The current project is a library website. There is a meeting of the minds when working for a library, because we are all committed to providing information on a universal basis. We recognize that this is essential to a free society, and a free mind.
It meant the world to be able to work on a library website. Because libraries CARE about getting the word out to everyone. The New Library Web Site is up and running as of January 2014. Here is the link to the new website for Nelson Poynter Memorial Library. It took close to three years to develop. I could not have worked with better people; Dean Carol Hixson, Dr. Casey Frechette, Mr. Berrie Watson, Tina Neville, and Deb Henry. An extraordinary group of people, both in terms of technical expertise, and simply, great as human beings.
That means, taking into account: Accessibility. Mobility. And Localization. In other words, building websites without a presumption of a privilege of health or wealth. Websites that are bandwidth-greedy are available only to those with the privilege of wealth. Websites that are not built with accessibility in mind are available only to those with the privilege of health. And those that are built without regard to localization are available only to those who speak English. Knowledge should be available to all. Through websites, advancements for inclusion, multicultural and global perspectives, and community engagement become reality.
Dr. Frechette had organized data into a grid-like structure. In order to help the teams visualize the site with the grid system, I set up a small website so that the design team could understand the structure as it related to one of the early goals of the website (incorporate a carousel and have it feature prominently in the site).
Each of us on the site architecture team found ourselves developing or customizing plugins and scripts in order target certain areas for testing. Dr. Frechette was drop-dead amazing in his customizations of certain plugins, as was Mr. Watson in his customization of mail-to scripts.
Theme work requires multiple iterations as development keeps pace with developments in the major platform itself. A significant amount of time is dedicated simply to keeping current, lest deprecated code freeze up the new site.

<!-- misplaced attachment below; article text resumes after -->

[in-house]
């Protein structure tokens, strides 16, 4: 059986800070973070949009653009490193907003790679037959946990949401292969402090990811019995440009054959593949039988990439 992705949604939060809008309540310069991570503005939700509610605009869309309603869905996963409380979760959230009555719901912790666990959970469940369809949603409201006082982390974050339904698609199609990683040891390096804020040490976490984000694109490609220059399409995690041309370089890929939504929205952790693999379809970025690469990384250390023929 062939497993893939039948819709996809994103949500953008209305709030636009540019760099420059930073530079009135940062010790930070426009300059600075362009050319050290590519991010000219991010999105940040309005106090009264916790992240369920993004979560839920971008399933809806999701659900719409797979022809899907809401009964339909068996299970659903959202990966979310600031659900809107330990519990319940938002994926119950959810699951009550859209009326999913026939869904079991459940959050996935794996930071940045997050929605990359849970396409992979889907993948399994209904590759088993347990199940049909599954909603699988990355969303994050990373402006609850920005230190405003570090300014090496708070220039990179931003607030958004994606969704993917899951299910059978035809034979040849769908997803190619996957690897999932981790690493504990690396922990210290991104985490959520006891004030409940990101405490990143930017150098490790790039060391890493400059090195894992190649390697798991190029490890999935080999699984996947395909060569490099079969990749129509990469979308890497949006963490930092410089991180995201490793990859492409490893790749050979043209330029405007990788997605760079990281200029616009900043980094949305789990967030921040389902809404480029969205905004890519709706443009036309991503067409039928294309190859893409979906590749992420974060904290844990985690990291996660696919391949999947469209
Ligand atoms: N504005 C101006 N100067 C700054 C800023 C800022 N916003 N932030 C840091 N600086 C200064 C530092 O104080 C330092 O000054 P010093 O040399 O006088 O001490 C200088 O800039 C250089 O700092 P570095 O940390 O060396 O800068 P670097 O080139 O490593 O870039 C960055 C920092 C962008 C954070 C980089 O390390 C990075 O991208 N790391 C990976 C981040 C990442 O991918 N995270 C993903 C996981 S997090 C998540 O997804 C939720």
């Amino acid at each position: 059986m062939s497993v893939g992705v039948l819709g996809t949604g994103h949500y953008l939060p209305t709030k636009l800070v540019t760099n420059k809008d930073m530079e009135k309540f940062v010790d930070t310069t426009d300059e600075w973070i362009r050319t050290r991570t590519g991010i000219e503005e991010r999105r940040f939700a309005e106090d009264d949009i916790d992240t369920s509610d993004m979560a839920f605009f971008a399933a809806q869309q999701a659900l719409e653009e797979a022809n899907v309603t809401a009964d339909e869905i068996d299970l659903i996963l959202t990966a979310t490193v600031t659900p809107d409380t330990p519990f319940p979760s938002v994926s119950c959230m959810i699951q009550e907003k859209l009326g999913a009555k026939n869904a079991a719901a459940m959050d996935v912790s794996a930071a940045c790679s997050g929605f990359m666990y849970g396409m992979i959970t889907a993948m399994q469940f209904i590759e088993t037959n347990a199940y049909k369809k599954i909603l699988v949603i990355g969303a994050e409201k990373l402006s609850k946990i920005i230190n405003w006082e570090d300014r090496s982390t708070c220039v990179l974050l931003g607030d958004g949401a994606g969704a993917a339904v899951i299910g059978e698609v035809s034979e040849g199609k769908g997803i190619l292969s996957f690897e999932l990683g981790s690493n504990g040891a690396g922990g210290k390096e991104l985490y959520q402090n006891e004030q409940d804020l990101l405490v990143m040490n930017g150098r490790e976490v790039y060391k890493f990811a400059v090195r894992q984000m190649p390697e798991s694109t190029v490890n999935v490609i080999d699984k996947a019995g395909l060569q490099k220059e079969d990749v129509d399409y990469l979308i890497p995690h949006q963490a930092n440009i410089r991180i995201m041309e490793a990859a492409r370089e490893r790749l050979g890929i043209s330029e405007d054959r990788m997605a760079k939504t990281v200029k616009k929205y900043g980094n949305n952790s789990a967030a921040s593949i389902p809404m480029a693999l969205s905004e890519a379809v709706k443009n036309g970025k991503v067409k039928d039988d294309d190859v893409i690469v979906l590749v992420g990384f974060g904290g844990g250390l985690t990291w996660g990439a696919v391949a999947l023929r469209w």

When developing websites, you can not forget the users. They need a place to practice without fear of breaking something.
Support documentation also needs to be developed. This is one early prototype.
Another example of an early prototype for support documentation.
This site had a Google Map embedded within the navigation. We learned later that the content of Google Maps was not accessible to assistive technology, and started to investigate other possibilities for maps.
This site had a map with wireless hotspots that became visible when a mouse was run over the map. This was in the days before we understood that websites that rely on mouse functions are not accessible websites.
Now, we have learned how to use iframes to advantage when we do NOT want assisitive technology to be burdened with the content, and to provide duplicate, and alternate content available in alternative formats for any content in iframes that is critical to students. Great thanks to the people at Ask-A-Librarian.org who developed these widgets in close coorporation with our accessibility and language needs.
Now that we have gone to WordPress as a platform, we revisited incorporating feed from variouis sources. The platform is much more stable for this.
Currently, only the data streams from the library facebook page have been incorporated into the site, but others may follow.
We are finding that Google Analytics Dashboards are a great way to create fine-grained, customized reports for each of the departments within the library.
Analytics is particularly challenging in library websites, as they tend to incorporate pages that live not only outside of the content management system, but in other domains.
Google Tag Manager has been an incredible asset in allowing us to track events, such as clicking on outbound links.